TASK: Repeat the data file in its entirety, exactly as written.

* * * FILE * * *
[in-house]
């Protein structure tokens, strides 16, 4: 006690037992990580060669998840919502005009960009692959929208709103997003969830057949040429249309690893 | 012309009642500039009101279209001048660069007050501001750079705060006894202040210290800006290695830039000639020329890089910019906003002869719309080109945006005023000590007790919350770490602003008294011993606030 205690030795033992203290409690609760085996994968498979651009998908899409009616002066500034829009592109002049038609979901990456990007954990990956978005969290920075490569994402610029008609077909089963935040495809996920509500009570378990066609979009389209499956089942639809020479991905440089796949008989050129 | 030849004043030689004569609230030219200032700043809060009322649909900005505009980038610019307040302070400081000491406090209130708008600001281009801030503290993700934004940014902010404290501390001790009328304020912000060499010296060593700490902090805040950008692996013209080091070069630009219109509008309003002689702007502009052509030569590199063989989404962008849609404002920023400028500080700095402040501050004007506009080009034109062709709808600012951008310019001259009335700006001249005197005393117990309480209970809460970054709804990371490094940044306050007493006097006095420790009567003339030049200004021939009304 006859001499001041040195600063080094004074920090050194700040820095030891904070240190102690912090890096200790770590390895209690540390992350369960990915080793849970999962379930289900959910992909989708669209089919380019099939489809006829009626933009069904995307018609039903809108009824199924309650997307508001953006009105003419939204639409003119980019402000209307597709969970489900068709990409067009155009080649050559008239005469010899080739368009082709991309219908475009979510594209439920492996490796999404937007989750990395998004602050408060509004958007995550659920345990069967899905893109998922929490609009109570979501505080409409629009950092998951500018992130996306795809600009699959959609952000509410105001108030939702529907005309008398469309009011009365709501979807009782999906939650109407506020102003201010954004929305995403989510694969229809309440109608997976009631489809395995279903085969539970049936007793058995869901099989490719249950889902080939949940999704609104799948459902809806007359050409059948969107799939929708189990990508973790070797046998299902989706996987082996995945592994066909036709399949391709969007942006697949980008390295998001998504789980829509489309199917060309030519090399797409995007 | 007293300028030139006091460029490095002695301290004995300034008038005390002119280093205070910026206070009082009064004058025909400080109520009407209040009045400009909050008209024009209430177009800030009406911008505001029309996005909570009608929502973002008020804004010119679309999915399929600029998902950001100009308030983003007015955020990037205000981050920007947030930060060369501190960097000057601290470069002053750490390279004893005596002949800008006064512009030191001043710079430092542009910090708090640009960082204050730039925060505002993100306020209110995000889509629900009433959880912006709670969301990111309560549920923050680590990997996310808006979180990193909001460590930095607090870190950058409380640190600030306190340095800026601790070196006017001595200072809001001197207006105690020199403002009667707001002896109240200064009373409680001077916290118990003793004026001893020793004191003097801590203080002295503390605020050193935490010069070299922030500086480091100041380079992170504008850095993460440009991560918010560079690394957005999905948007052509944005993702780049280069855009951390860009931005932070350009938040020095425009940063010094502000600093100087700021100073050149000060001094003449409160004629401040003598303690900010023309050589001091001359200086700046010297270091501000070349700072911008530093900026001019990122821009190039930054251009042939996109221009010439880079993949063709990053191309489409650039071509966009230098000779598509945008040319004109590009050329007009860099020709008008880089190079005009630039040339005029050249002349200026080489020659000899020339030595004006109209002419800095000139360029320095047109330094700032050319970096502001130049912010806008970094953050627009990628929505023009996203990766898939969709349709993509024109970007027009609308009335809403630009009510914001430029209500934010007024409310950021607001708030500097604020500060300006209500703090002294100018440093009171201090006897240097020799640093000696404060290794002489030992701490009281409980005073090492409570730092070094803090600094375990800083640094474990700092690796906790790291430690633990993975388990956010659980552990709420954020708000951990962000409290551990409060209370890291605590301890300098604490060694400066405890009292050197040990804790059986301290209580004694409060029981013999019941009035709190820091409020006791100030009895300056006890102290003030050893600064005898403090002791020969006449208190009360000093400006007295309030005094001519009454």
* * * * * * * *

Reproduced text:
[in-house]
């Protein structure tokens, strides 16, 4: 006690037992990580060669998840919502005009960009692959929208709103997003969830057949040429249309690893 | 012309009642500039009101279209001048660069007050501001750079705060006894202040210290800006290695830039000639020329890089910019906003002869719309080109945006005023000590007790919350770490602003008294011993606030 205690030795033992203290409690609760085996994968498979651009998908899409009616002066500034829009592109002049038609979901990456990007954990990956978005969290920075490569994402610029008609077909089963935040495809996920509500009570378990066609979009389209499956089942639809020479991905440089796949008989050129 | 030849004043030689004569609230030219200032700043809060009322649909900005505009980038610019307040302070400081000491406090209130708008600001281009801030503290993700934004940014902010404290501390001790009328304020912000060499010296060593700490902090805040950008692996013209080091070069630009219109509008309003002689702007502009052509030569590199063989989404962008849609404002920023400028500080700095402040501050004007506009080009034109062709709808600012951008310019001259009335700006001249005197005393117990309480209970809460970054709804990371490094940044306050007493006097006095420790009567003339030049200004021939009304 006859001499001041040195600063080094004074920090050194700040820095030891904070240190102690912090890096200790770590390895209690540390992350369960990915080793849970999962379930289900959910992909989708669209089919380019099939489809006829009626933009069904995307018609039903809108009824199924309650997307508001953006009105003419939204639409003119980019402000209307597709969970489900068709990409067009155009080649050559008239005469010899080739368009082709991309219908475009979510594209439920492996490796999404937007989750990395998004602050408060509004958007995550659920345990069967899905893109998922929490609009109570979501505080409409629009950092998951500018992130996306795809600009699959959609952000509410105001108030939702529907005309008398469309009011009365709501979807009782999906939650109407506020102003201010954004929305995403989510694969229809309440109608997976009631489809395995279903085969539970049936007793058995869901099989490719249950889902080939949940999704609104799948459902809806007359050409059948969107799939929708189990990508973790070797046998299902989706996987082996995945592994066909036709399949391709969007942006697949980008390295998001998504789980829509489309199917060309030519090399797409995007 | 007293300028030139006091460029490095002695301290004995300034008038005390002119280093205070910026206070009082009064004058025909400080109520009407209040009045400009909050008209024009209430177009800030009406911008505001029309996005909570009608929502973002008020804004010119679309999915399929600029998902950001100009308030983003007015955020990037205000981050920007947030930060060369501190960097000057601290470069002053750490390279004893005596002949800008006064512009030191001043710079430092542009910090708090640009960082204050730039925060505002993100306020209110995000889509629900009433959880912006709670969301990111309560549920923050680590990997996310808006979180990193909001460590930095607090870190950058409380640190600030306190340095800026601790070196006017001595200072809001001197207006105690020199403002009667707001002896109240200064009373409680001077916290118990003793004026001893020793004191003097801590203080002295503390605020050193935490010069070299922030500086480091100041380079992170504008850095993460440009991560918010560079690394957005999905948007052509944005993702780049280069855009951390860009931005932070350009938040020095425009940063010094502000600093100087700021100073050149000060001094003449409160004629401040003598303690900010023309050589001091001359200086700046010297270091501000070349700072911008530093900026001019990122821009190039930054251009042939996109221009010439880079993949063709990053191309489409650039071509966009230098000779598509945008040319004109590009050329007009860099020709008008880089190079005009630039040339005029050249002349200026080489020659000899020339030595004006109209002419800095000139360029320095047109330094700032050319970096502001130049912010806008970094953050627009990628929505023009996203990766898939969709349709993509024109970007027009609308009335809403630009009510914001430029209500934010007024409310950021607001708030500097604020500060300006209500703090002294100018440093009171201090006897240097020799640093000696404060290794002489030992701490009281409980005073090492409570730092070094803090600094375990800083640094474990700092690796906790790291430690633990993975388990956010659980552990709420954020708000951990962000409290551990409060209370890291605590301890300098604490060694400066405890009292050197040990804790059986301290209580004694409060029981013999019941009035709190820091409020006791100030009895300056006890102290003030050893600064005898403090002791020969006449208190009360000093400006007295309030005094001519009454």